A total of 60,343 people were granted Swedish citizenship in 2016, according to national number-crunching agency Statistics Sweden, up by 12,094 people on the year before.
Foreign-born people with Swedish passports thus broke the one-million barrier, with the total number of Swedish citizens who were born abroad reaching 1,012,941 by the end of 2016.
Women made up more than half (52 percent) of last year's new Swedes. Somalians meanwhile represented 15 percent of new citizens, the largest single group of 2016.
Around one in five of new Swedes were born in another EU country, with Polish nationals constituting the largest group, followed by Finland, Denmark and the United Kingdom.
“Of those who were previously citizens of another EU country, the UK represents the largest percentage increase, and the majority of these happened in the second half of 2016, which is perhaps largely explained by the Yes side's win in Britain's referendum in June about leaving the European Union,” wrote Statistics Sweden in a press release.
READ ALSO: Here's where Sweden's foreigners come from
As The Local has previously reported, the number of Brits applying for Swedish citizenship increased threefold last year. In mid-December the Migration Agency said that around half of those who had applied after the Brexit vote on June 23rd had been accepted, while the other half were still waiting to hear back. Waiting times are expected to decrease in 2017.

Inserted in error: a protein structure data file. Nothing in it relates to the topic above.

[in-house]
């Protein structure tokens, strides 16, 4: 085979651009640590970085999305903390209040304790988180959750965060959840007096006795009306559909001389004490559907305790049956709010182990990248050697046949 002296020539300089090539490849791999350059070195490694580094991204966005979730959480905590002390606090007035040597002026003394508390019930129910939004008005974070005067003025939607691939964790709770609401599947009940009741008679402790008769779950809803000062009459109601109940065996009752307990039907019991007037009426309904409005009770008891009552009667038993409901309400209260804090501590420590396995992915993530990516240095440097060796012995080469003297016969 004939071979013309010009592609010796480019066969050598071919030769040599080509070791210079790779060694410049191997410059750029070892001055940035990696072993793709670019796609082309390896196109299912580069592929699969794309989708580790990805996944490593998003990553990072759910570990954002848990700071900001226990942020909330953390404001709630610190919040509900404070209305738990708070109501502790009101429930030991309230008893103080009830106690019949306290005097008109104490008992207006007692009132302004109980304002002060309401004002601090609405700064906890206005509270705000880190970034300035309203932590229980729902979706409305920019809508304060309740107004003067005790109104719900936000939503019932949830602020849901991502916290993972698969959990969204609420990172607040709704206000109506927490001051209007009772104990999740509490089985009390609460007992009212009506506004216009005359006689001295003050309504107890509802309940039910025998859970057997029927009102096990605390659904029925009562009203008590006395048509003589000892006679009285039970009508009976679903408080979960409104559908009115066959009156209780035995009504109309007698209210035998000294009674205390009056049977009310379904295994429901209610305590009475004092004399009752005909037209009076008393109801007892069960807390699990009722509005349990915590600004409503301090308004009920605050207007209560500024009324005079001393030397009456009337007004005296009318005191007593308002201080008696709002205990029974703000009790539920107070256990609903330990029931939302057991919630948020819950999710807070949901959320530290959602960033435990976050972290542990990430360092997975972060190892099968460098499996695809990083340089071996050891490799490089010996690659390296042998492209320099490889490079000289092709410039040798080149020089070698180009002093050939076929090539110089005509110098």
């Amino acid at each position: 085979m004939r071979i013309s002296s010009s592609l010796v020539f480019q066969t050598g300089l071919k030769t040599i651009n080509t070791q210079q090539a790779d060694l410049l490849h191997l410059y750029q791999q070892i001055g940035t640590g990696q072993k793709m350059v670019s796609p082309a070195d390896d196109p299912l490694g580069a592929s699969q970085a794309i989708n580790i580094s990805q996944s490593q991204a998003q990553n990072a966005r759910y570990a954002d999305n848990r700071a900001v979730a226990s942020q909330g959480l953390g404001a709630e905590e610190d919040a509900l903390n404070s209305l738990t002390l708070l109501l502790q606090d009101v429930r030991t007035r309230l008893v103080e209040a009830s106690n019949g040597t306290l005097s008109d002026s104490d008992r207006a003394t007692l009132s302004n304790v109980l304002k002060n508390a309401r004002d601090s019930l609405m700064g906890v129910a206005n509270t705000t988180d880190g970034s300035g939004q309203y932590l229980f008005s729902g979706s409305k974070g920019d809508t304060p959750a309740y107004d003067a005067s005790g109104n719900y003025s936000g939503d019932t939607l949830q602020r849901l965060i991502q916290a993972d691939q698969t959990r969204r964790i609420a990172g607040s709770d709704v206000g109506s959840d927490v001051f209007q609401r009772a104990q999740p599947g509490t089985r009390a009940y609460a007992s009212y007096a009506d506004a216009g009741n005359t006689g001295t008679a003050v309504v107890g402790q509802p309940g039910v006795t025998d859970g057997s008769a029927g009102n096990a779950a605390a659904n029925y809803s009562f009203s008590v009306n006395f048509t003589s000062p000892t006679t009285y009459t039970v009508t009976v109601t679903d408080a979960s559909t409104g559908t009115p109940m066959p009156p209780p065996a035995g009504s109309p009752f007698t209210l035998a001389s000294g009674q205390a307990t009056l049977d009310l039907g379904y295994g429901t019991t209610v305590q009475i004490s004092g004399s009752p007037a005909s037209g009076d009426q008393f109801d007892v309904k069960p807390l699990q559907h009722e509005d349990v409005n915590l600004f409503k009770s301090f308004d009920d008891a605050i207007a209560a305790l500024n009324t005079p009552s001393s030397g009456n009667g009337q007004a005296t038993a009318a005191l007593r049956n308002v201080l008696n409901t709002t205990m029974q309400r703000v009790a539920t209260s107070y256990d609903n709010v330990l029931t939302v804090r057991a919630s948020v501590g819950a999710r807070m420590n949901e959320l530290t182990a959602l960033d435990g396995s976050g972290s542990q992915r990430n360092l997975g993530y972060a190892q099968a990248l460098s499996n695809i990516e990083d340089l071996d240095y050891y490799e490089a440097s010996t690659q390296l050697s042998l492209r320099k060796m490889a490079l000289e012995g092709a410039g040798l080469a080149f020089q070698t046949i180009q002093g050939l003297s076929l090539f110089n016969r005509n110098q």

The number of asylum seekers went down last year after more than 160,000 sought asylum in Sweden in 2015. In 2016 a total of 28,939 applied for asylum, the lowest figure since 2009. Syrians remained the biggest single group of asylum seekers last year, but their applications fell by 90 percent. Six out of ten of asylum seekers in 2016 were men.
Where Sweden's new citizens came from in 2016: top-15 (Statistics Sweden):
1. Somalia (9,069)
2. Syria (4,479)
3. Iraq (3,694)
4. Poland (2,702)
5. Thailand (2,675)
6. Afghanistan (2,330)
7. Finland (2,182)
8. Denmark (1,942)
9. Eritrea (1,451)
10. Iran (1,420)
11. Turkey (1,320)
12. Serbia (1,234)
13. The United Kingdom (960)
14. Romania (886)
15. Germany (858)